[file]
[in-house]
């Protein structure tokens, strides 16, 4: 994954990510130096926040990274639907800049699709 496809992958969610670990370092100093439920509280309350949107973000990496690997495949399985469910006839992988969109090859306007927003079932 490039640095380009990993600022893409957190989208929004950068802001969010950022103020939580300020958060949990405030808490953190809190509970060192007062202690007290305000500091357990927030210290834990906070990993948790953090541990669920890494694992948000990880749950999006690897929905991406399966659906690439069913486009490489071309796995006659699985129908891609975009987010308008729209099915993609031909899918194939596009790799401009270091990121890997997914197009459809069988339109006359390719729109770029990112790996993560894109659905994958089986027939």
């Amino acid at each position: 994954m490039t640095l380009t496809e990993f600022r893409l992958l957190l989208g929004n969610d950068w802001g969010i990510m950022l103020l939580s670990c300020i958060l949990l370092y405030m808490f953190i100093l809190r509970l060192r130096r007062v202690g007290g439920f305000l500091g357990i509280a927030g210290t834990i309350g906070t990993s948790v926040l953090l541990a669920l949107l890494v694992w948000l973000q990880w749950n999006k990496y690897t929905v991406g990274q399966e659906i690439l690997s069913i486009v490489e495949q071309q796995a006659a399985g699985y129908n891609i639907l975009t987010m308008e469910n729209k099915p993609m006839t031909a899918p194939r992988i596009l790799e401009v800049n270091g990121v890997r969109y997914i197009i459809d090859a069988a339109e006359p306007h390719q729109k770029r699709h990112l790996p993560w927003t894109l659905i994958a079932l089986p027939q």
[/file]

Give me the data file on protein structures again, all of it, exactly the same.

[in-house]
């Protein structure tokens, strides 16, 4: 994954990510130096926040990274639907800049699709 496809992958969610670990370092100093439920509280309350949107973000990496690997495949399985469910006839992988969109090859306007927003079932 490039640095380009990993600022893409957190989208929004950068802001969010950022103020939580300020958060949990405030808490953190809190509970060192007062202690007290305000500091357990927030210290834990906070990993948790953090541990669920890494694992948000990880749950999006690897929905991406399966659906690439069913486009490489071309796995006659699985129908891609975009987010308008729209099915993609031909899918194939596009790799401009270091990121890997997914197009459809069988339109006359390719729109770029990112790996993560894109659905994958089986027939």
């Amino acid at each position: 994954m490039t640095l380009t496809e990993f600022r893409l992958l957190l989208g929004n969610d950068w802001g969010i990510m950022l103020l939580s670990c300020i958060l949990l370092y405030m808490f953190i100093l809190r509970l060192r130096r007062v202690g007290g439920f305000l500091g357990i509280a927030g210290t834990i309350g906070t990993s948790v926040l953090l541990a669920l949107l890494v694992w948000l973000q990880w749950n999006k990496y690897t929905v991406g990274q399966e659906i690439l690997s069913i486009v490489e495949q071309q796995a006659a399985g699985y129908n891609i639907l975009t987010m308008e469910n729209k099915p993609m006839t031909a899918p194939r992988i596009l790799e401009v800049n270091g990121v890997r969109y997914i197009i459809d090859a069988a339109e006359p306007h390719q729109k770029r699709h990112l790996p993560w927003t894109l659905i994958a079932l089986p027939q």